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Sleeptalk concludes with “Crash and Burn,” a slow-burning track that erupts into a weighty breakdown. “I think the way I explained how ‘Drunk’ just had its own vibe as an opener, we felt the same about [["Crash and Burn”]n regards to it being an ender,” Rodriguez explains. “We really experimented with some different chord structuring and writing. I like to think it sets up this very haunting kind of vibe to end the record.”

Despite “Crash And Burn” concluding the album with the line “There is nothing left,” it is an extremely personal track for Rodriguez, who dealt with his mother’s battle with drug addiction growing up.

“[“["Crash and Burn” is]m the perspective of my mother ‘crashing and burning’ in terms of her relationship with me and my sisters and her marriage to my father,” Rodriguez explains. “I really wanted to try and step into her skin and reflect on what I think goes through her mind. I use the metaphor that she’s attracted to the sun and wants to touch it, but it’ll obviously incinerate her and kill everything in her life. The drugs being the reference to this bright, burning ball of energy that seems attractive, but you will disintegrate if you get close enough to it. There are nods to another song called ‘The Earth Will Turn’ that we wrote years back to tie in the content altogether.”

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From Dayseeker’s inception with their 2013 debut, What It Means To Be Defeated, to their latest release, the group’s musical growth is indisputable. Sleeptalk is an album that will absolutely skyrocket them to the top of both pop and post-hardcore playlists.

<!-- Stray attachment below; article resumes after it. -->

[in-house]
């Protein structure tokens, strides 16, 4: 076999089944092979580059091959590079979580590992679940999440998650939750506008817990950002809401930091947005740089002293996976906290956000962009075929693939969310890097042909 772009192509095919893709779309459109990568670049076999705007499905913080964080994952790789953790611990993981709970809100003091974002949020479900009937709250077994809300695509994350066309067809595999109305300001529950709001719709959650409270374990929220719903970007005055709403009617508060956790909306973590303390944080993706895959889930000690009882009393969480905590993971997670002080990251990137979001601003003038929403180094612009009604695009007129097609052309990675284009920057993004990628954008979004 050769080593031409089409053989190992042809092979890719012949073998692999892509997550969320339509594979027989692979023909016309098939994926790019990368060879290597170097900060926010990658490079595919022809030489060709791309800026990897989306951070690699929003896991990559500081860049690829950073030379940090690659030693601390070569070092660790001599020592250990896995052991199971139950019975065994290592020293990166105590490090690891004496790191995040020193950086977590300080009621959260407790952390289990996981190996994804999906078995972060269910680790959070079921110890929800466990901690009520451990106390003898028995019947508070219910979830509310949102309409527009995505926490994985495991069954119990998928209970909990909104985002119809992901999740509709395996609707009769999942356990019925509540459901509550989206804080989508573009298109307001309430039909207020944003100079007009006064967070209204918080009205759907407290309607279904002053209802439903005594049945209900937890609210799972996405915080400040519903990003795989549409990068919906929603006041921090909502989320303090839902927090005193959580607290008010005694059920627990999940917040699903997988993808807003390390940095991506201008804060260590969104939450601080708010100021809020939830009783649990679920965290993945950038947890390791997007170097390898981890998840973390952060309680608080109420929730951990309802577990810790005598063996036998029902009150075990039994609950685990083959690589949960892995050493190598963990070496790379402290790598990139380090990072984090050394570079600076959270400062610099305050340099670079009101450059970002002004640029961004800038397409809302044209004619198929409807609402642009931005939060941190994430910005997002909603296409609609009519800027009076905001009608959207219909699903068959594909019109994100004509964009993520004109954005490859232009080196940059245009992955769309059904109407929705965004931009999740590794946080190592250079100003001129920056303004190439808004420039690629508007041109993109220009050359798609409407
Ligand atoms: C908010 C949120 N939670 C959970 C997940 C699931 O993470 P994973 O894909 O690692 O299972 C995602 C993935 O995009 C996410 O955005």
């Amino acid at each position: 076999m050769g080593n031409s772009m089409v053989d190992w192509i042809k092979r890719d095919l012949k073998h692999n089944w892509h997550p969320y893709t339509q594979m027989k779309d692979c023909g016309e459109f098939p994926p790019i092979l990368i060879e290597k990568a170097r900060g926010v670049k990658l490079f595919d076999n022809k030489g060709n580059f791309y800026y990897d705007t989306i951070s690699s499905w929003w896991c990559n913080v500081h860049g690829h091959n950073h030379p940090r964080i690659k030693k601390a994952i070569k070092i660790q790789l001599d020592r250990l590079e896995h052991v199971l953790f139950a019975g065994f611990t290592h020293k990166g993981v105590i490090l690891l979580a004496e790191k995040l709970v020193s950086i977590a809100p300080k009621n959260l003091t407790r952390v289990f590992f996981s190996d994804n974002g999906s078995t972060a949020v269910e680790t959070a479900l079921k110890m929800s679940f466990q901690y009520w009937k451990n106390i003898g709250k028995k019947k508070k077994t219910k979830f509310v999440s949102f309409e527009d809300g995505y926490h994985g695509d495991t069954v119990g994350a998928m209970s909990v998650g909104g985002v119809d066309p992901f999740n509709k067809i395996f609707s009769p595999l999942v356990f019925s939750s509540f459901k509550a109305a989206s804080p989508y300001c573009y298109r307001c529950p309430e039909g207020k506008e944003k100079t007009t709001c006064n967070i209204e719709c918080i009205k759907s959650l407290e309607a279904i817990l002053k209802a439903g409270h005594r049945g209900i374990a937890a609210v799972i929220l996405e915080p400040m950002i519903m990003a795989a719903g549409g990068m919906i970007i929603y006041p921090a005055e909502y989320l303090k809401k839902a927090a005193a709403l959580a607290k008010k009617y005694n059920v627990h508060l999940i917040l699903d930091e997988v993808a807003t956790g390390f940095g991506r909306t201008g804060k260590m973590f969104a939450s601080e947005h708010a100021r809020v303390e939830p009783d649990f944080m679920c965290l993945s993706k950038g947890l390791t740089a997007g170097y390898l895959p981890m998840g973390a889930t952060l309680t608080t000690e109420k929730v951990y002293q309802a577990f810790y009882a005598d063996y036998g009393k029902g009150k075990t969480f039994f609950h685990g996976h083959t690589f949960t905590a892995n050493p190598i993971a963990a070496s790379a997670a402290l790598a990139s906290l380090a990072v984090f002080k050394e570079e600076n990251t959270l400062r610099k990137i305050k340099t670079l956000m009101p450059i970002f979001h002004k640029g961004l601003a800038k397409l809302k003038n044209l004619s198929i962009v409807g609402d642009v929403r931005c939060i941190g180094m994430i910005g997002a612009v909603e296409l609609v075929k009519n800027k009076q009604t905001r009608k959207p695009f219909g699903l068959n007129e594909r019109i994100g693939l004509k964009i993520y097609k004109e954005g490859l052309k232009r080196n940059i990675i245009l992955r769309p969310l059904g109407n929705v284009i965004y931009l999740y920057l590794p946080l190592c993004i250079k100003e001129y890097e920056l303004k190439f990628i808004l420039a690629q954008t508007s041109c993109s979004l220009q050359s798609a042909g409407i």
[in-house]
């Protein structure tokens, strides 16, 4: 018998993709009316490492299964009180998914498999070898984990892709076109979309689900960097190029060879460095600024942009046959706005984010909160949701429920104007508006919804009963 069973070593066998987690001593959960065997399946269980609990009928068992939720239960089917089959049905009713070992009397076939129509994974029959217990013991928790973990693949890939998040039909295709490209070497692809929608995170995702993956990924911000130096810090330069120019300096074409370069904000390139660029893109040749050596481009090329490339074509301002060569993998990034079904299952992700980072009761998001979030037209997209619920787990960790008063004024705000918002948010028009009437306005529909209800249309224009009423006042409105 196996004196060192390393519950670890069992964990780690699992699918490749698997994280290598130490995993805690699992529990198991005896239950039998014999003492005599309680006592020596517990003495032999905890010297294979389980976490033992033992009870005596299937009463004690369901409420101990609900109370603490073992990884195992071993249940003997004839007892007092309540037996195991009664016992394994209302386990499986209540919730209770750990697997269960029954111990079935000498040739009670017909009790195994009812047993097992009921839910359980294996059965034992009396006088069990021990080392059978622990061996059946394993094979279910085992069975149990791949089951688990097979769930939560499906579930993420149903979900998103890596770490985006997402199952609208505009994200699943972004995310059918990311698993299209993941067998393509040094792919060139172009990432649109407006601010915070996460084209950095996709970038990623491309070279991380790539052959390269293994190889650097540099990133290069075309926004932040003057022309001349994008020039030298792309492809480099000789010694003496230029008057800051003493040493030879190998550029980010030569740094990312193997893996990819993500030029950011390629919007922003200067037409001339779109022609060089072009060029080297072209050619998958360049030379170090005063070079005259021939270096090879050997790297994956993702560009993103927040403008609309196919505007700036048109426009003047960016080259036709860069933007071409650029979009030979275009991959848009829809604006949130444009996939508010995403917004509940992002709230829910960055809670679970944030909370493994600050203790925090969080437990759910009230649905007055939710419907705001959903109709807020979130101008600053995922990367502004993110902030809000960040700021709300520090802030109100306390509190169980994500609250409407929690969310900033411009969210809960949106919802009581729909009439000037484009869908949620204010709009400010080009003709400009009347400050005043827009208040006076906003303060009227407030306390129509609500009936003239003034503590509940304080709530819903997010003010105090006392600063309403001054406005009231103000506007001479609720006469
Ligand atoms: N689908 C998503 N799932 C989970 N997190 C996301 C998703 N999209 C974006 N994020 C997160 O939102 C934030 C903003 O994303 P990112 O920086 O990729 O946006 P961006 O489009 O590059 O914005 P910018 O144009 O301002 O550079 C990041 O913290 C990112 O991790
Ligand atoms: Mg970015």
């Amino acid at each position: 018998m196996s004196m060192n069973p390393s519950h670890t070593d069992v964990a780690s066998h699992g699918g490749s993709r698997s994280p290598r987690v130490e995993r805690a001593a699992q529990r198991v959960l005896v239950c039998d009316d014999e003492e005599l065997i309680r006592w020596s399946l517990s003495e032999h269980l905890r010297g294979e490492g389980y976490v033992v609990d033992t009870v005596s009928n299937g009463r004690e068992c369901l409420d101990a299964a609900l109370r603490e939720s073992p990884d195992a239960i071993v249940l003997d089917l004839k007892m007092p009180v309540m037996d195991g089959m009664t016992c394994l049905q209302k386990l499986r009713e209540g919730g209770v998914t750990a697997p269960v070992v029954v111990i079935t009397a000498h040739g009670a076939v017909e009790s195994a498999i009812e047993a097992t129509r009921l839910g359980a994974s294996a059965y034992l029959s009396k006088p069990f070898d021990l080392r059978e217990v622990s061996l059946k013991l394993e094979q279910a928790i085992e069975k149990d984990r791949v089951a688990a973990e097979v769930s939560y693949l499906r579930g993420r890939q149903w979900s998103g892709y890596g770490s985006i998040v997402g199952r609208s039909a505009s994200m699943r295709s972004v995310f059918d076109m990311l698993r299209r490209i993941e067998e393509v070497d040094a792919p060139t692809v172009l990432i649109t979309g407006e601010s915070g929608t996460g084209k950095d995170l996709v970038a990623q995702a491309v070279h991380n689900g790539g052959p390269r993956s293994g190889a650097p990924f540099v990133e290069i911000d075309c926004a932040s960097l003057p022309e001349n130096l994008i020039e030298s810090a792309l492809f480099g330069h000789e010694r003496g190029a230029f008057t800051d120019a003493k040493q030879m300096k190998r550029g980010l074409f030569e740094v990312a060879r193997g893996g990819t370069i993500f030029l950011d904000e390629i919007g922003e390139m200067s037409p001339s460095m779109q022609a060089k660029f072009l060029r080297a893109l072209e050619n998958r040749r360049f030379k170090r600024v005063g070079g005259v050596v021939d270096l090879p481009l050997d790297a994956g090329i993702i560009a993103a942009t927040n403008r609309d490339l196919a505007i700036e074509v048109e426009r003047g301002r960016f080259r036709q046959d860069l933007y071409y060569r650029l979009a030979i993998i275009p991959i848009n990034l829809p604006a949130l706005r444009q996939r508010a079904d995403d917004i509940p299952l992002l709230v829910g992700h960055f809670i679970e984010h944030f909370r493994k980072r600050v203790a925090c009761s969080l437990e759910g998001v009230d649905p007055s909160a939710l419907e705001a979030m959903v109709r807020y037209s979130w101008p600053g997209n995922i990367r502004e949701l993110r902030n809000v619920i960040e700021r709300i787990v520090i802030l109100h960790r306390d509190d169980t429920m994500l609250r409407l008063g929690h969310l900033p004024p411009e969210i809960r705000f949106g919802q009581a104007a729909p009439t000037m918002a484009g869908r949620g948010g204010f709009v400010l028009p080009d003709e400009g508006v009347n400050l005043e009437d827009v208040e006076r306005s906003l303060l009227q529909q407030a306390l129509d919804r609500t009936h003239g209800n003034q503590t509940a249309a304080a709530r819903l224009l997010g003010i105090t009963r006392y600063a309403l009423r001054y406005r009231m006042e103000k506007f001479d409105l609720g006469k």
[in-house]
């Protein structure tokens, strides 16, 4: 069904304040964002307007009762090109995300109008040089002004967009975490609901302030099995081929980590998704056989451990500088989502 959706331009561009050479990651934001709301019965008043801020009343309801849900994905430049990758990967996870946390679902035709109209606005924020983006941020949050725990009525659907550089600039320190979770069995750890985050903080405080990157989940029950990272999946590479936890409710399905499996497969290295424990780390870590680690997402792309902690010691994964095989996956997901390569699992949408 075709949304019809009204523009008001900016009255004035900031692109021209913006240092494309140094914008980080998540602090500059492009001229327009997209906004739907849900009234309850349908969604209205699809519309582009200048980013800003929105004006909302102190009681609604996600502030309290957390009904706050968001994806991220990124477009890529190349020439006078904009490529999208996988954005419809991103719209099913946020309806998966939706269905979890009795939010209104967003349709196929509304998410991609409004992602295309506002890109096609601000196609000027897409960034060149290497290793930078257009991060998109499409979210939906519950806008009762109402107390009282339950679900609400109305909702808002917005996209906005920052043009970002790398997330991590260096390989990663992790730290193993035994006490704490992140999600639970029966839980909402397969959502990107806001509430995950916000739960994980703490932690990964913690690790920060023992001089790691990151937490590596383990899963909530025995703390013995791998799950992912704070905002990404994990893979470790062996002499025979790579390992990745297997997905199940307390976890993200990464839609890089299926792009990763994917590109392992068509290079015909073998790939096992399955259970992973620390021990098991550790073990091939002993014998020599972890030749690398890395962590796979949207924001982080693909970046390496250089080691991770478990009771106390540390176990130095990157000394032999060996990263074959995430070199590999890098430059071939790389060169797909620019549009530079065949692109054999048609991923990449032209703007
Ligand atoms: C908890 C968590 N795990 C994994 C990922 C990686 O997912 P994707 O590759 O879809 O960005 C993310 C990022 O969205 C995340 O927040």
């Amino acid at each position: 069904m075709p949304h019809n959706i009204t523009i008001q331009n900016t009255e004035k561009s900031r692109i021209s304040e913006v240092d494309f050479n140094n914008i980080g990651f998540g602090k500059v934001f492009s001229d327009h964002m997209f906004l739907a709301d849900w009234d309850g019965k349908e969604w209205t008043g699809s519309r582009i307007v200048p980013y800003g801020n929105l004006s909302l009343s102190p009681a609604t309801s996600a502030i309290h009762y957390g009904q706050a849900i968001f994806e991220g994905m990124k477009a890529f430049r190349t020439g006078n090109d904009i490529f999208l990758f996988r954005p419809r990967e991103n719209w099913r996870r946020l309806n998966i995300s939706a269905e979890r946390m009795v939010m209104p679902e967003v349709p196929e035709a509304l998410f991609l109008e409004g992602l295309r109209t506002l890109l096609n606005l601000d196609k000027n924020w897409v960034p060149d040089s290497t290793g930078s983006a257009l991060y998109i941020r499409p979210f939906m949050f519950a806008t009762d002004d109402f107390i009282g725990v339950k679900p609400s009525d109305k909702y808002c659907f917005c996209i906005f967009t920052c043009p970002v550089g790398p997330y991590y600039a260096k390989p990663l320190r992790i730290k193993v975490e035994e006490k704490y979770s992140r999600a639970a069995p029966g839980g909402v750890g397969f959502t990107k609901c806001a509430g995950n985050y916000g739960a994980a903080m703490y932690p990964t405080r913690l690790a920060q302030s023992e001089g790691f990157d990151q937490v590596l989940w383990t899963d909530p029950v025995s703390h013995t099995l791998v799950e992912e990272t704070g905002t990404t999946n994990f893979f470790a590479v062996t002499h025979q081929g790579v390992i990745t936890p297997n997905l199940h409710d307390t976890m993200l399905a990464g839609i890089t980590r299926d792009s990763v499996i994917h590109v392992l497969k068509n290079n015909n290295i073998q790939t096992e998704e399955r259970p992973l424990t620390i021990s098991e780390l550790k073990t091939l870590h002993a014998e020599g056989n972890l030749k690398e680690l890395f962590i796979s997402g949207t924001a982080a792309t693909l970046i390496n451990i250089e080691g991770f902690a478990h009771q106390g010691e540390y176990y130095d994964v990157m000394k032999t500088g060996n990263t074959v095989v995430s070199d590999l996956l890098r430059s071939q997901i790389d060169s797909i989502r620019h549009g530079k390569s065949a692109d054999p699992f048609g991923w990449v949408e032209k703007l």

Dayseeker are currently on the road for the Pressure tour with Wage War, Like Moths To Flames, and Polaris. You can get tickets here and see dates below.


10/02 – Grand Rapids, MI @ Elevation at The Intersection
10/03 – Detroit, MI @ Saint Andrews Hall
10/04 – Chicago, IL @ House of Blues
10/05 – Lakewood, OH @ Phantasy Nightclub
10/07 – Pittsburgh, PA @ Rex Theatre
10/08 – New York, NY @ Gramercy Theatre
10/10 – Baltimore, MD @ Baltimore Soundstage
10/11 – Philadelphia, PA @ Theatre of Living Arts
10/12 – Clifton Park, NY @ Upstate Concert Hall
10/14 – Columbus, OH @ Skullys Music Diner
10/15 – Louisville, KY @ Mercury Ballroom
10/16 – Saint Louis, MO @ The Firebird
10/18 – Denver, CO @ Marquis Theatre
10/19 – Salt Lake City, UT @ In The Venue
10/21 – Seattle, WA @ El Corazon
10/22 – Portland, OR @ Hawthorne Theatre
10/24 – Sacramento, CA @ Ace of Spades
10/25 – Pomona, CA @ The Glasshouse
10/26 – Mesa, AZ @ The Nile
10/28 – Austin, TX @ Come and Take It Live
10/29 – Dallas, TX @ Tree’s
10/31 – Atlanta, GA @ The Masquerade